Heathrow expansion: the monster which will never be sated

A few questions:

1) What sort of country (and indeed world) do we want to leave to our children and grandchildren?

2) Do we care about quality of life and, if so, what does it mean?

3) Are we serious about valuing our environment and the natural world, or are we happy to keep on despoiling and degrading them?

4) Are we serious about tackling climate change, and if not, are we prepared to face the consequences of it?

5) What priority does economic activity take in relation to these things, and is this priority indefinite or time-limited?

These questions seem pretty important and fundamental to me, but they are questions that hardly ever get asked in our mainstream political debate, let alone answered. We have a democratic political system, but it often seems more dedicated to avoiding big and difficult questions rather than confronting them.

Ironically perhaps, the latter point is not far from the position of the aviation lobby and its media supporters. They think that democracy gets in the way of decision-making and advocate ‘taking the politics out’ of or ‘depoliticising’ key decisions like that of where to build a new runway in the South East of England. That means taking the democracy out of it, so taking the role of ordinary people out of it. Ironically again, rather many politicians take the same line – people after all can be desperately inconvenient when you are trying to get something done.

Howard Davies has finished spending our £20 million on his Airports Commission report and came to the same conclusion he started with by recommending a new runway at Heathrow on the edge of West London, adding to the two existing ones there. Prime Minister David Cameron has said he and his people will read this rather large tome in full before coming to a decision by the end of the year on whether to go ahead or go for the other option of a second runway at Gatwick. There is also the potential – mentioned as likely by many political commentators – that there will be no new runway at all.

Labour has enthusiastically piled in on Davies’ side in advocating Heathrow, subject to the airport meeting targets on air quality and noise reduction which the report stipulates.

Already the problems with these recommendations are rising to the surface – not least that the Commission has grossly underestimated the publicly-funded cost of improving transport access to the hugely expanded site, which it has put at around £5 billion compared to Transport for London’s estimate of more like £20 billion. The commitments to air quality and noise reduction also seem desperately flawed. Once you’ve built an airport and are operating it, there’s not a lot anyone can do if it and the aircraft using it pollute a lot, make a lot of noise and operate flights in the middle of the night because of delays or just because they feel like it. There are exceptions to every rule, and Heathrow and its backers are expert at getting what they want.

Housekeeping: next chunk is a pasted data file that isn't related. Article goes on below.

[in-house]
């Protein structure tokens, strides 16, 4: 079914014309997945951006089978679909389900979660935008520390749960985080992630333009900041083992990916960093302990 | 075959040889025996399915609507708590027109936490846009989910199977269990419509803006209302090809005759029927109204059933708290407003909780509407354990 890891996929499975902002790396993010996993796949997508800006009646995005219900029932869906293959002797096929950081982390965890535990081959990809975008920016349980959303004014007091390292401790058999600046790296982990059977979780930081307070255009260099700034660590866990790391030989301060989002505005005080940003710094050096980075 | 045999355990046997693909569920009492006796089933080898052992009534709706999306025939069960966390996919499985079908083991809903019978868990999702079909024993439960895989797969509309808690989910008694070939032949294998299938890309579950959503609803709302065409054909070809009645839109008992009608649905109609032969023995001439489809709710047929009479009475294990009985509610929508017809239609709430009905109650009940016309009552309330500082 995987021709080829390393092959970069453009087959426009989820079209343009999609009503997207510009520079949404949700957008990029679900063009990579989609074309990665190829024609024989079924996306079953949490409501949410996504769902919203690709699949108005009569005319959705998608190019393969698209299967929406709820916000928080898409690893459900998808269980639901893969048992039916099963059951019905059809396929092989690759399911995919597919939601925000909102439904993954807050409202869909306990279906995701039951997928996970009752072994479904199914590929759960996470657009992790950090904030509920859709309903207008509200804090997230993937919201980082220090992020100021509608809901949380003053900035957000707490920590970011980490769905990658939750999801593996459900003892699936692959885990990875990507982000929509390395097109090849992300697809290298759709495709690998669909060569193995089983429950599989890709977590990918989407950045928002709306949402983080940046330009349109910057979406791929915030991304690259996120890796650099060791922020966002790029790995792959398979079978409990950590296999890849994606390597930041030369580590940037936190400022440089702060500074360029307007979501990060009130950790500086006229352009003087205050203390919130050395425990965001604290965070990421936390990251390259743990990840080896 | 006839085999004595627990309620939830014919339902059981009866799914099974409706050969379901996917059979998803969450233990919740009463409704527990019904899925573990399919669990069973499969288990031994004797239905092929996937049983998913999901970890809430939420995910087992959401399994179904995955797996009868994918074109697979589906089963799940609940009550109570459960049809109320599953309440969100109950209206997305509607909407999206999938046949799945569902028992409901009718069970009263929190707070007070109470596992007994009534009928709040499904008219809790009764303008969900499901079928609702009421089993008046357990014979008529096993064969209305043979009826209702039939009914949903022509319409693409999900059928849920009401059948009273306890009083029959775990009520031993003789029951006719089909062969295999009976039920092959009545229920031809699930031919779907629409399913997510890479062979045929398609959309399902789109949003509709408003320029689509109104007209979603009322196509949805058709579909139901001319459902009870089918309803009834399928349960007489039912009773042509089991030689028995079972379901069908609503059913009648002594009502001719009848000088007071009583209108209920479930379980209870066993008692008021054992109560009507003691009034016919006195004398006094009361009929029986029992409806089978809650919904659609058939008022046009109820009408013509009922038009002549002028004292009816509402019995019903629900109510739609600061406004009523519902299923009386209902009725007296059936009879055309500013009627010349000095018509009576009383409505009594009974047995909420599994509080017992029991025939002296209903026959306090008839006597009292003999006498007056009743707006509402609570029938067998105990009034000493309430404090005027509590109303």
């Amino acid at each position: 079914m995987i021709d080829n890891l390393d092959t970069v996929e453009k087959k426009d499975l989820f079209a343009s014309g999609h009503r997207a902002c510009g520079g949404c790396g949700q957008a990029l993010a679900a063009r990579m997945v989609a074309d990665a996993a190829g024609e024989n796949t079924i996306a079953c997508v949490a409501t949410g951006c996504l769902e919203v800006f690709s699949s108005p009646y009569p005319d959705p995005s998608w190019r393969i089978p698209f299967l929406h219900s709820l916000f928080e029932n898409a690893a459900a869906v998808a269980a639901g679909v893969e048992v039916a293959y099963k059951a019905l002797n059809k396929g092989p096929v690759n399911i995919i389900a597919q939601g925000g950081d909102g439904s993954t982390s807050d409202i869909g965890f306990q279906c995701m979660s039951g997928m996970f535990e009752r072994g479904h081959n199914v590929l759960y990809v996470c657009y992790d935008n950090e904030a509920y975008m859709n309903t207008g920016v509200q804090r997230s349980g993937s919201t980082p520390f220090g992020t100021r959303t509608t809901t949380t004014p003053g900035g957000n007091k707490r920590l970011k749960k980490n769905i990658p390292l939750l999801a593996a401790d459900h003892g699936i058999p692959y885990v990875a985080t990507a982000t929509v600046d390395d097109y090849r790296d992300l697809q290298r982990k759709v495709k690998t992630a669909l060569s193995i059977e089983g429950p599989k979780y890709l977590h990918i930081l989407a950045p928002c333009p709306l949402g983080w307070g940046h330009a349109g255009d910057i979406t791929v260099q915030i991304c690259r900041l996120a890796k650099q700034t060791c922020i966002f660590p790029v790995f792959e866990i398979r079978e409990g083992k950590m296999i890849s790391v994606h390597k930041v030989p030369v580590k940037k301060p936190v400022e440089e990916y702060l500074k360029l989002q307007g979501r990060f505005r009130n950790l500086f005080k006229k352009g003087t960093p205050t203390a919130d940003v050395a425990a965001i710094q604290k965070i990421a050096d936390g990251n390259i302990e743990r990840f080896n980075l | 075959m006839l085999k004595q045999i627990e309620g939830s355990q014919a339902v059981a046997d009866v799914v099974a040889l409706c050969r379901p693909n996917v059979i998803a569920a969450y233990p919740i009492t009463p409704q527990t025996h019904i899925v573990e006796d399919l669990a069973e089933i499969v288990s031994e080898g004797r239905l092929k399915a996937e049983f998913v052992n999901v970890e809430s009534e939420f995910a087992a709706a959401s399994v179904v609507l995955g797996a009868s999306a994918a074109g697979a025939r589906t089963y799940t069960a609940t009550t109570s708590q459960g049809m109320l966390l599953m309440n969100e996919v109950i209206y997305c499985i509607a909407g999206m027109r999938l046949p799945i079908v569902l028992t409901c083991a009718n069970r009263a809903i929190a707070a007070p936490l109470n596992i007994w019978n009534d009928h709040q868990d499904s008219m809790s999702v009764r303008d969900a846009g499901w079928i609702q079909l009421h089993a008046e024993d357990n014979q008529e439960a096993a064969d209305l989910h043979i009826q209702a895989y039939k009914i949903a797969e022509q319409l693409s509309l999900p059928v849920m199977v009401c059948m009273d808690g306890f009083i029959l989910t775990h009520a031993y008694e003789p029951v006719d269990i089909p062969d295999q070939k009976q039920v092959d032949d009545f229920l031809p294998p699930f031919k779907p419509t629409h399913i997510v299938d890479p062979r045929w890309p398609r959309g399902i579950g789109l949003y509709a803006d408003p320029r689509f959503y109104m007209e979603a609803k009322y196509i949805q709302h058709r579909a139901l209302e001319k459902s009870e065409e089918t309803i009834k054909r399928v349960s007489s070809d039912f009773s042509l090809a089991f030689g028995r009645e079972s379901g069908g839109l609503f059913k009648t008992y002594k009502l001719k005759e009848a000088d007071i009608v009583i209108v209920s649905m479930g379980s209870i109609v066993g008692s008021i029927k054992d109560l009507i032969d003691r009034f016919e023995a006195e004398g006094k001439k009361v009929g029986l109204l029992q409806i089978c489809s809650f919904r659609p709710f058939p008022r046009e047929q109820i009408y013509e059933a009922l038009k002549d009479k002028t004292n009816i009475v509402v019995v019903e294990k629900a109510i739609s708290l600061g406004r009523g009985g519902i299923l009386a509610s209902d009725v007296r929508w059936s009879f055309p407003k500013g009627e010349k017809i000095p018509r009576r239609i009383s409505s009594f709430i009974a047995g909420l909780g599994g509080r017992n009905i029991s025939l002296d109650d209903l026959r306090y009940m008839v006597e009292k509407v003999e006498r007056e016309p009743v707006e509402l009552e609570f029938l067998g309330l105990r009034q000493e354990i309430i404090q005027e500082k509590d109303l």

The line of the aviation industry and business lobby is that London – and Britain – needs additional airport capacity. This is using words dishonestly for the sake of self-interest and ideology. There is no need for more runway capacity at Heathrow or Gatwick. That is to misuse the word ‘need’ as if it counts as absolute and objective.

The need for more capacity is that of businesses and lobbyists who stand to benefit from it. It is subjective and predicated on a particular future environment that would need that capacity itself to come into being. That environment which it promises is one that is more crowded, more stressed and more intensively worked – besides being more polluted and noisier for more people. The drive to intensification creates more intensification which drives more intensification. This is the economic system that we are attached to, and it is our democracy’s role to place strict limits on it – whether on airport expansion, employment legislation, wages or anything else.

This is about a lot more than whether to lay down a big slab of concrete where eight hundred homes are currently, or spreading aviation exhaust fumes and noise over whole new swathes of London and the South East of England.

Labour’s decision to go along with the safe, generalised, Establishment consensus by advocating Heathrow expansion is not a surprise.